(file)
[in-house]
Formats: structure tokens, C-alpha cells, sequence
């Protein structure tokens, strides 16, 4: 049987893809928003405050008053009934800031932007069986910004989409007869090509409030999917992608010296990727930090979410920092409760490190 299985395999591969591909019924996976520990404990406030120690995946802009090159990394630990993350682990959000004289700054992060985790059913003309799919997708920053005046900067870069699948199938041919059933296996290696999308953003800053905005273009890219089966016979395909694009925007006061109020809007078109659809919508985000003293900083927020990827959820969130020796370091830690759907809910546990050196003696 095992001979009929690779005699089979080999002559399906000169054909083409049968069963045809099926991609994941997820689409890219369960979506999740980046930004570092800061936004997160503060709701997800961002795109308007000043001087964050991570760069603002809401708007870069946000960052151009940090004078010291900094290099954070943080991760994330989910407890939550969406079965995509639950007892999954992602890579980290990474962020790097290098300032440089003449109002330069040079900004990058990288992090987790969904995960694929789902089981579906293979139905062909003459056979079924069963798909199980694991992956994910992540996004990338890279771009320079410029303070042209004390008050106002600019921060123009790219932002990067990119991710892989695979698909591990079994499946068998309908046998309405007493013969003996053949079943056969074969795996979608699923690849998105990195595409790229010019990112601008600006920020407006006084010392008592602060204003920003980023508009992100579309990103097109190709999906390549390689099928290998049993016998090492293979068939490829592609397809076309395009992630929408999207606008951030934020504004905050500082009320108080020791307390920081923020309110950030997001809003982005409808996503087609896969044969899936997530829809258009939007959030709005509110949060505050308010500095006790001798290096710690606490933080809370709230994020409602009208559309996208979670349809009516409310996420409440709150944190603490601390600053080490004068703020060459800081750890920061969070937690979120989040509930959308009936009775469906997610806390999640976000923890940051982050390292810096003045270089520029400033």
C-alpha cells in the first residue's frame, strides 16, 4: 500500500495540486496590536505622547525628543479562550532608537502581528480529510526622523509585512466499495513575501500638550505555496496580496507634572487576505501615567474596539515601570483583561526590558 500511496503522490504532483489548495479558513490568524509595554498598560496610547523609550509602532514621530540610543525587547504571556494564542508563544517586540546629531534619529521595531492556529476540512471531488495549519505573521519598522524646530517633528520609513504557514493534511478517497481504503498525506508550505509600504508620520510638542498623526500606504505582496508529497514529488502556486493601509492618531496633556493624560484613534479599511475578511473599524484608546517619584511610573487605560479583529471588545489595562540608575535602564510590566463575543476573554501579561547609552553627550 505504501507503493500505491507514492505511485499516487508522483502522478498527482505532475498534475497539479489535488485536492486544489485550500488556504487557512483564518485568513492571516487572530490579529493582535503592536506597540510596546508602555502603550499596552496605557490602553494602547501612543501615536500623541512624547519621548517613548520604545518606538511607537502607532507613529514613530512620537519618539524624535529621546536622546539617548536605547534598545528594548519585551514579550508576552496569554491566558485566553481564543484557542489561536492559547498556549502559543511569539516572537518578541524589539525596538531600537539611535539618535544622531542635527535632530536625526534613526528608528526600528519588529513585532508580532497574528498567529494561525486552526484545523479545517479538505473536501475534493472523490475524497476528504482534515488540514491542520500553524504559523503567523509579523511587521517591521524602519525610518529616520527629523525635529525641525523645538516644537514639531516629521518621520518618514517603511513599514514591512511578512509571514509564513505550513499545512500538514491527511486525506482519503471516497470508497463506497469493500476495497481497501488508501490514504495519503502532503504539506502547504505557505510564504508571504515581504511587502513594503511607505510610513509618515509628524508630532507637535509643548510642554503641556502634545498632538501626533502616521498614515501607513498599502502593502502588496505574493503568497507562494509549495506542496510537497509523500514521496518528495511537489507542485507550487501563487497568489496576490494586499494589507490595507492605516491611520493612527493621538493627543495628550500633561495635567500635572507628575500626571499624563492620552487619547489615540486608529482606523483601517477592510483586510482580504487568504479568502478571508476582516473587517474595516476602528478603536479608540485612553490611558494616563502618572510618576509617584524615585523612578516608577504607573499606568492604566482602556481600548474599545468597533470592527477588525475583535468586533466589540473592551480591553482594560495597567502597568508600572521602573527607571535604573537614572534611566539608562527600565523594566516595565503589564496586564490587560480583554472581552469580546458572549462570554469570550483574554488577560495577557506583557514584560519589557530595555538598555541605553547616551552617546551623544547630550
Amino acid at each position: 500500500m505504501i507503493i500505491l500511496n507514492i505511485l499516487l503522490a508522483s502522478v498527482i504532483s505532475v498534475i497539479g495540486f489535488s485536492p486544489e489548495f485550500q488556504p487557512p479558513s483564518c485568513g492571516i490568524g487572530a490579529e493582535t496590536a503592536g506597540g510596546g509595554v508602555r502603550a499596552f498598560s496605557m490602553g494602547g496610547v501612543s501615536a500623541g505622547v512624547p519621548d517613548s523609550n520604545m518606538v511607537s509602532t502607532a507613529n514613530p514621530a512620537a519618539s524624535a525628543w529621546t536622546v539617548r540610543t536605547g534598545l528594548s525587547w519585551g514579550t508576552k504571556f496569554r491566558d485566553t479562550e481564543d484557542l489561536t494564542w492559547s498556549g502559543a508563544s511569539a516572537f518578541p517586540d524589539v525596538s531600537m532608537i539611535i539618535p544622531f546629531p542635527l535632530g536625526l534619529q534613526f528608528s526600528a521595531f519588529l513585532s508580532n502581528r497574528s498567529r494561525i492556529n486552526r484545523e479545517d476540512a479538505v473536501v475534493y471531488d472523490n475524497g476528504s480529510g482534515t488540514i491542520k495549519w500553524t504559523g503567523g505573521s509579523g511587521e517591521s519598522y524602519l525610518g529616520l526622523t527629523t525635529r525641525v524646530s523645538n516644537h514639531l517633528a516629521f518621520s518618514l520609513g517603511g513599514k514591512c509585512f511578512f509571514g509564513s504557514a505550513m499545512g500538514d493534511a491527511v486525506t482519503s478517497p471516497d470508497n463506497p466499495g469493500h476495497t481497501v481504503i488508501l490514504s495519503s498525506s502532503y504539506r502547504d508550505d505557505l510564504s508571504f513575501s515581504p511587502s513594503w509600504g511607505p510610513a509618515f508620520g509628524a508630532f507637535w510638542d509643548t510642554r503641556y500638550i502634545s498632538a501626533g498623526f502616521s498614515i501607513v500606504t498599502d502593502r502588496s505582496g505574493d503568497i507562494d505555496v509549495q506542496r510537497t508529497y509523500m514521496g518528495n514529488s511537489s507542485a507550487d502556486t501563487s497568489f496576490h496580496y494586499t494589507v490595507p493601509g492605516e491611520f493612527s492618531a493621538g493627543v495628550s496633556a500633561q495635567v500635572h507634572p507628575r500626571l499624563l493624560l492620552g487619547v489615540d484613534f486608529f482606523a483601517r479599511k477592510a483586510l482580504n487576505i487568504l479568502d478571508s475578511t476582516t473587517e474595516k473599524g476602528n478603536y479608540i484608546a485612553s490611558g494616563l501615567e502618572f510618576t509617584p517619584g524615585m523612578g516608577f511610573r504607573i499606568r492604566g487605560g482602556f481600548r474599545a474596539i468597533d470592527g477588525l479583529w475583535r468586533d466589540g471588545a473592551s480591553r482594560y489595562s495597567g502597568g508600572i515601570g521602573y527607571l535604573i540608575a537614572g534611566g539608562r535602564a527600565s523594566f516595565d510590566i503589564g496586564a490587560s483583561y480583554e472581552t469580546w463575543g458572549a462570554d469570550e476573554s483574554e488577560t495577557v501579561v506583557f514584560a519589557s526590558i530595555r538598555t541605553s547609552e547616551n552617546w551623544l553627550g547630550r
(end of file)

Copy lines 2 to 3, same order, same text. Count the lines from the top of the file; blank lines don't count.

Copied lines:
Formats: structure tokens, C-alpha cells, sequence
């Protein structure tokens, strides 16, 4: 049987893809928003405050008053009934800031932007069986910004989409007869090509409030999917992608010296990727930090979410920092409760490190 299985395999591969591909019924996976520990404990406030120690995946802009090159990394630990993350682990959000004289700054992060985790059913003309799919997708920053005046900067870069699948199938041919059933296996290696999308953003800053905005273009890219089966016979395909694009925007006061109020809007078109659809919508985000003293900083927020990827959820969130020796370091830690759907809910546990050196003696 095992001979009929690779005699089979080999002559399906000169054909083409049968069963045809099926991609994941997820689409890219369960979506999740980046930004570092800061936004997160503060709701997800961002795109308007000043001087964050991570760069603002809401708007870069946000960052151009940090004078010291900094290099954070943080991760994330989910407890939550969406079965995509639950007892999954992602890579980290990474962020790097290098300032440089003449109002330069040079900004990058990288992090987790969904995960694929789902089981579906293979139905062909003459056979079924069963798909199980694991992956994910992540996004990338890279771009320079410029303070042209004390008050106002600019921060123009790219932002990067990119991710892989695979698909591990079994499946068998309908046998309405007493013969003996053949079943056969074969795996979608699923690849998105990195595409790229010019990112601008600006920020407006006084010392008592602060204003920003980023508009992100579309990103097109190709999906390549390689099928290998049993016998090492293979068939490829592609397809076309395009992630929408999207606008951030934020504004905050500082009320108080020791307390920081923020309110950030997001809003982005409808996503087609896969044969899936997530829809258009939007959030709005509110949060505050308010500095006790001798290096710690606490933080809370709230994020409602009208559309996208979670349809009516409310996420409440709150944190603490601390600053080490004068703020060459800081750890920061969070937690979120989040509930959308009936009775469906997610806390999640976000923890940051982050390292810096003045270089520029400033």